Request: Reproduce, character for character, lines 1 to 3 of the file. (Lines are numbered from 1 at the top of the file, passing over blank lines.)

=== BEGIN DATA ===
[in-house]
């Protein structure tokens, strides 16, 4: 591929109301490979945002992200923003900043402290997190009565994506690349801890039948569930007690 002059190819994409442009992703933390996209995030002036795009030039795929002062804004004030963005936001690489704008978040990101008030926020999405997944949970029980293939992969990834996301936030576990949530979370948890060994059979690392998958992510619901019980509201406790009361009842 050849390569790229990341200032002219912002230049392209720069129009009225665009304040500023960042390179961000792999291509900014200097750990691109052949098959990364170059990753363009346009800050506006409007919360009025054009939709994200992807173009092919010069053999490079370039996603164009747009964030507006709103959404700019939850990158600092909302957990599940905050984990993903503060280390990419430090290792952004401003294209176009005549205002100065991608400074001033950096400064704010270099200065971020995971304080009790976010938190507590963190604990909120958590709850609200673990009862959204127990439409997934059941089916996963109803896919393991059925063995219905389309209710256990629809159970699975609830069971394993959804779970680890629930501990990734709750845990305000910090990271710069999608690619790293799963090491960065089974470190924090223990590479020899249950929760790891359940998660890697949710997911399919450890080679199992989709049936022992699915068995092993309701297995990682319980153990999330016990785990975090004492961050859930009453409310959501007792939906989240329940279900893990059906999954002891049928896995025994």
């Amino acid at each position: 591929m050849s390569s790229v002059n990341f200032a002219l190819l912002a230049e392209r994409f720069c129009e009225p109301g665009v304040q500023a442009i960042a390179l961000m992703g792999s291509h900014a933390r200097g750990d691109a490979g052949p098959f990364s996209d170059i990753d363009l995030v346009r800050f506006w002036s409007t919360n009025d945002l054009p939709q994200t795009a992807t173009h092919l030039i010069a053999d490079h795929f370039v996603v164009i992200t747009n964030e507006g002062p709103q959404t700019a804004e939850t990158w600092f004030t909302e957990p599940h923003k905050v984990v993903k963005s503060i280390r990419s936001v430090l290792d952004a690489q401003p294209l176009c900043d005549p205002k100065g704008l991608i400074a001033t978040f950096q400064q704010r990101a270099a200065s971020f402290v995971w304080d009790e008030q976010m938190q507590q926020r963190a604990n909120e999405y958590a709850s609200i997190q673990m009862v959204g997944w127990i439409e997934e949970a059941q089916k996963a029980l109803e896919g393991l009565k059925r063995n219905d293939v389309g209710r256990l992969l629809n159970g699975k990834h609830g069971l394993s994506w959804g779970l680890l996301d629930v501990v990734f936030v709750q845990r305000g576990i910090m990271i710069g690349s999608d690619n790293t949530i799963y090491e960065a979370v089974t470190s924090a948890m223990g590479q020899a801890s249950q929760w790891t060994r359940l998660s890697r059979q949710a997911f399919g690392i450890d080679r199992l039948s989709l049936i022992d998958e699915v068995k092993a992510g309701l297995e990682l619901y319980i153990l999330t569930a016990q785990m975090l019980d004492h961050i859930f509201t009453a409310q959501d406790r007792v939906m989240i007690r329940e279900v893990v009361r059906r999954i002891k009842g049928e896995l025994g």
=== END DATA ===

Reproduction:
[in-house]
């Protein structure tokens, strides 16, 4: 591929109301490979945002992200923003900043402290997190009565994506690349801890039948569930007690 002059190819994409442009992703933390996209995030002036795009030039795929002062804004004030963005936001690489704008978040990101008030926020999405997944949970029980293939992969990834996301936030576990949530979370948890060994059979690392998958992510619901019980509201406790009361009842 050849390569790229990341200032002219912002230049392209720069129009009225665009304040500023960042390179961000792999291509900014200097750990691109052949098959990364170059990753363009346009800050506006409007919360009025054009939709994200992807173009092919010069053999490079370039996603164009747009964030507006709103959404700019939850990158600092909302957990599940905050984990993903503060280390990419430090290792952004401003294209176009005549205002100065991608400074001033950096400064704010270099200065971020995971304080009790976010938190507590963190604990909120958590709850609200673990009862959204127990439409997934059941089916996963109803896919393991059925063995219905389309209710256990629809159970699975609830069971394993959804779970680890629930501990990734709750845990305000910090990271710069999608690619790293799963090491960065089974470190924090223990590479020899249950929760790891359940998660890697949710997911399919450890080679199992989709049936022992699915068995092993309701297995990682319980153990999330016990785990975090004492961050859930009453409310959501007792939906989240329940279900893990059906999954002891049928896995025994």
């Amino acid at each position: 591929m050849s390569s790229v002059n990341f200032a002219l190819l912002a230049e392209r994409f720069c129009e009225p109301g665009v304040q500023a442009i960042a390179l961000m992703g792999s291509h900014a933390r200097g750990d691109a490979g052949p098959f990364s996209d170059i990753d363009l995030v346009r800050f506006w002036s409007t919360n009025d945002l054009p939709q994200t795009a992807t173009h092919l030039i010069a053999d490079h795929f370039v996603v164009i992200t747009n964030e507006g002062p709103q959404t700019a804004e939850t990158w600092f004030t909302e957990p599940h923003k905050v984990v993903k963005s503060i280390r990419s936001v430090l290792d952004a690489q401003p294209l176009c900043d005549p205002k100065g704008l991608i400074a001033t978040f950096q400064q704010r990101a270099a200065s971020f402290v995971w304080d009790e008030q976010m938190q507590q926020r963190a604990n909120e999405y958590a709850s609200i997190q673990m009862v959204g997944w127990i439409e997934e949970a059941q089916k996963a029980l109803e896919g393991l009565k059925r063995n219905d293939v389309g209710r256990l992969l629809n159970g699975k990834h609830g069971l394993s994506w959804g779970l680890l996301d629930v501990v990734f936030v709750q845990r305000g576990i910090m990271i710069g690349s999608d690619n790293t949530i799963y090491e960065a979370v089974t470190s924090a948890m223990g590479q020899a801890s249950q929760w790891t060994r359940l998660s890697r059979q949710a997911f399919g690392i450890d080679r199992l039948s989709l049936i022992d998958e699915v068995k092993a992510g309701l297995e990682l619901y319980i153990l999330t569930a016990q785990m975090l019980d004492h961050i859930f509201t009453a409310q959501d406790r007792v939906m989240i007690r329940e279900v893990v009361r059906r999954i002891k009842g049928e896995l025994g």